A great post by Eduardo.
Yesterday, we all went to the office here in Lira where the team split into two groups. One went to Ogur (Jim, Teresa and I) and the other went to Pader (Pat, Deb and Frank). Karen wasn't feeling well so she stayed in Lira to rest.
Once in Ogur, Ronald gave us a tour of the medical facilities. Although the main focus is HIV testing and control, they do see people with other issues. There is an orthopedic doctor--the only doctor there--that can do some minor surgeries as long as it doesn't require for the patient to be completely out since there is no anesthesiologist. He is able to read X rays but they cannot take X rays at that facility.
They have one wing divided into children's and men, one for women and one for expecting mothers. There are no doctors so the babies are delivered by three midwives. Because of the great distances that the mothers walk to get to this clinic, if they are within a month of delivery they will keep them in the hospital. If they were to send them back home it would be most likely that they would not come back and risk the lose of the mother and/or child's lives. They cannot do C sections here so they need to send them to the main hospital in Lira, about 45 minutes away. Since they don't have a way to transport them, there many times they have to go by Boda-Boda (motorcycles that serve as taxis). Often they are not able to pay for this ride so most likely both the baby and mother will die.
One of the areas of the hospital is dedicated for HIV testing and control. They provide testing and they prescribe and give the needed drugs. There were many patients waiting outside to be seen by the nurse. They asked Pastor Jim to say a few words and pray for them as we were leaving.
We thought we were going to be doing home visits of HIV patients but we ended up going to "the field" where a group of medical staff does rapid HIV tests. When we got there there were already about 50 or more people and they kept coming throughout the day.
Basically they were under these huge trees, in three stations. The first station was for registering. The second station was where a nurse took a blood sample from their arm.
There was a third station just for the nurses where they actually did the test and waited about 15 minutes for the results. If the test shows positive then they do another test just to make sure.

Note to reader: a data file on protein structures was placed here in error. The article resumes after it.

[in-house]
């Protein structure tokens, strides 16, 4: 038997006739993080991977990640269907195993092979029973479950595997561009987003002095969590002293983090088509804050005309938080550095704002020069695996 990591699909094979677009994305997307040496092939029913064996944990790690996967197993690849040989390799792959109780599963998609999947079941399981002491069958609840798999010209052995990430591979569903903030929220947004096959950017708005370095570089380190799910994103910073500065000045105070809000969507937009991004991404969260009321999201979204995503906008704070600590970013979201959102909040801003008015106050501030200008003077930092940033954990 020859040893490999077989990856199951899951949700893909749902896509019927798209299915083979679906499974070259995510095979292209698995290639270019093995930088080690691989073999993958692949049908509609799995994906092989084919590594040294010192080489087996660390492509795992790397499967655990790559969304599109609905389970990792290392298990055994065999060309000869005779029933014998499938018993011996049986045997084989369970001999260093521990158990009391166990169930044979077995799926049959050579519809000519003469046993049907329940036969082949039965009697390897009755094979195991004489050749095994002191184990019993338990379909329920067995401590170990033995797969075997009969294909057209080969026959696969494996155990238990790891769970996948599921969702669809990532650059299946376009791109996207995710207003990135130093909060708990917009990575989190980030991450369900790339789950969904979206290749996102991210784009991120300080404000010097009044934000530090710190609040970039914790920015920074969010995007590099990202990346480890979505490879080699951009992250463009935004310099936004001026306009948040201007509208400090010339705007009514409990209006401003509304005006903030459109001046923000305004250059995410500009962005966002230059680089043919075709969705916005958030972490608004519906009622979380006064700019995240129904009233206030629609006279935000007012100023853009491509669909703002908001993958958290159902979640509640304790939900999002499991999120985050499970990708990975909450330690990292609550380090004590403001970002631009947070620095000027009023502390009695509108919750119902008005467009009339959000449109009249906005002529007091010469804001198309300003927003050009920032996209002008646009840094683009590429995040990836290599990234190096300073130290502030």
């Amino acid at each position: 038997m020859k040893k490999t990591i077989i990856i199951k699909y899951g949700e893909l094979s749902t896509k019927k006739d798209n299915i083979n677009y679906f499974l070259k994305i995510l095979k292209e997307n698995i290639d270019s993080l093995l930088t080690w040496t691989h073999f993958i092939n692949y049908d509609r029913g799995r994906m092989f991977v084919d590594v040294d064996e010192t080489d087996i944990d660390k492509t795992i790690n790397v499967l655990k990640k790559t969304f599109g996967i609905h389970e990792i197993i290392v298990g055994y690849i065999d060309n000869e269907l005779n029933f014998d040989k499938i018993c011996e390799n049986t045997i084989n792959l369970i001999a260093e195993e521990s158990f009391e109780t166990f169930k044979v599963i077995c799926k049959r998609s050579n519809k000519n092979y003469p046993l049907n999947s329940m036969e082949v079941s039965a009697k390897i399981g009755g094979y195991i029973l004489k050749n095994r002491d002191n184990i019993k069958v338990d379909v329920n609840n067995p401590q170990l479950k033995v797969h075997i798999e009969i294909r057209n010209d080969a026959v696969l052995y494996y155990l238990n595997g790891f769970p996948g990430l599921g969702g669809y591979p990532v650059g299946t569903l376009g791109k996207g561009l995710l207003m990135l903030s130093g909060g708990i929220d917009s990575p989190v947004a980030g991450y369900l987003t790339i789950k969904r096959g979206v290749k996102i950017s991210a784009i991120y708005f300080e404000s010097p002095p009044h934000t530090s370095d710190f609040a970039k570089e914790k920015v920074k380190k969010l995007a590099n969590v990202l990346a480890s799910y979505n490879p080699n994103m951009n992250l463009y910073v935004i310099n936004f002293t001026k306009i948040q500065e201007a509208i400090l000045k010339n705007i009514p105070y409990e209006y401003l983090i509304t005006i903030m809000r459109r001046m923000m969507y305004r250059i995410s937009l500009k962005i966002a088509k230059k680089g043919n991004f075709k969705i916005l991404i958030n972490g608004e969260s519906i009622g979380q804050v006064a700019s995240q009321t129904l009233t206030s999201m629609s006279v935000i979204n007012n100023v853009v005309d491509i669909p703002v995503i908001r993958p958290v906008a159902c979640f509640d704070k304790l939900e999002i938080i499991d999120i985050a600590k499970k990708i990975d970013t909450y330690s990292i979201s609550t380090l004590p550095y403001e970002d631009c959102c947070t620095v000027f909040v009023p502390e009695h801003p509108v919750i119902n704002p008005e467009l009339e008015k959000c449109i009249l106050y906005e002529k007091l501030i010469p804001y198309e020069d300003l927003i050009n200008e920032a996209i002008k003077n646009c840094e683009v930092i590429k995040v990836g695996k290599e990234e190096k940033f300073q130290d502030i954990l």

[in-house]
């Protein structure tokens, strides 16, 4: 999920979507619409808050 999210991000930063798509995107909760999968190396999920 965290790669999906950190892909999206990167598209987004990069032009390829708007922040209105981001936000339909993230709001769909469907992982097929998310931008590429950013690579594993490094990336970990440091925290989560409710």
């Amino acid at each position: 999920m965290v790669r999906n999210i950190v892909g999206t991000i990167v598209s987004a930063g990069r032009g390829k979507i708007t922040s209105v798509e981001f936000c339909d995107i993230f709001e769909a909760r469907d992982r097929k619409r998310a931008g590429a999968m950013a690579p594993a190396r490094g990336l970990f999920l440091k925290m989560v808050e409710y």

If this one also shows positive then they do a third test. If this one shows positive then they call the patient to let him know and talk about what's next. When we left they had tested 80 people and 2 had shown positive.
The craft for today was "black paper." I showed them a piece of black paper and told them that sometimes our lives are like that paper. It all seems very black. Maybe we are sick, sad, have no hope but we believe in a God that gives us hope and life and our "black lives" can turn into color.
At that point I took a stick and started drawing on the black paper where bright colors began to appear. I encouraged them to draw whatever they wanted to and to be creative.
It was so fun to watch them draw. Some did some amazing and complex drawings. Since we had extra paper I went around and gave a piece to almost everyone there. I really enjoyed seeing old men and ladies working hard at their drawings!
The rest of the day consisted on Pastor Jim talking to everyone telling the story of King David - from a small child to a mighty King, and also the performance of a group of youth - all HIV +, that we had seen a few days ago in Ogur. They did a presentation about AIDS. Although I didn't understand anything they were saying, the message was very clear - get checked and treated! After this they sang several songs accompanied by some interesting instruments and dance.
As I reflect back to today, I'm just amazed at how much work is done "in the middle of nowhere." The setting could not be more primitive. Dirt, grass, trees for shade, a few plastic tables and yet they are saving lives and preventing this terrible disease from spreading even further. People of all ages wait for hours sitting on the grass and dirt without food or bathrooms and without an air-conditioned waiting room with TV and magazines. My heart aches for these children that have done nothing to deserve this. They have either been raped or born from mothers that were HIV+.
This reality really hits me. I'm not sitting in my comfortable chair watching a BBC special about people in some remote location in the world. I'm right here. Talking to them, touching them, playing with them. They are real. They are human. They have feelings. They want to live as much as I do. Their lives are precious in God's eyes and their lives are precious in my eyes, although now I can't see because I'm crying.
Lord, send your Spirit to this place. Bring healing, bring hope, may your Kingdom come.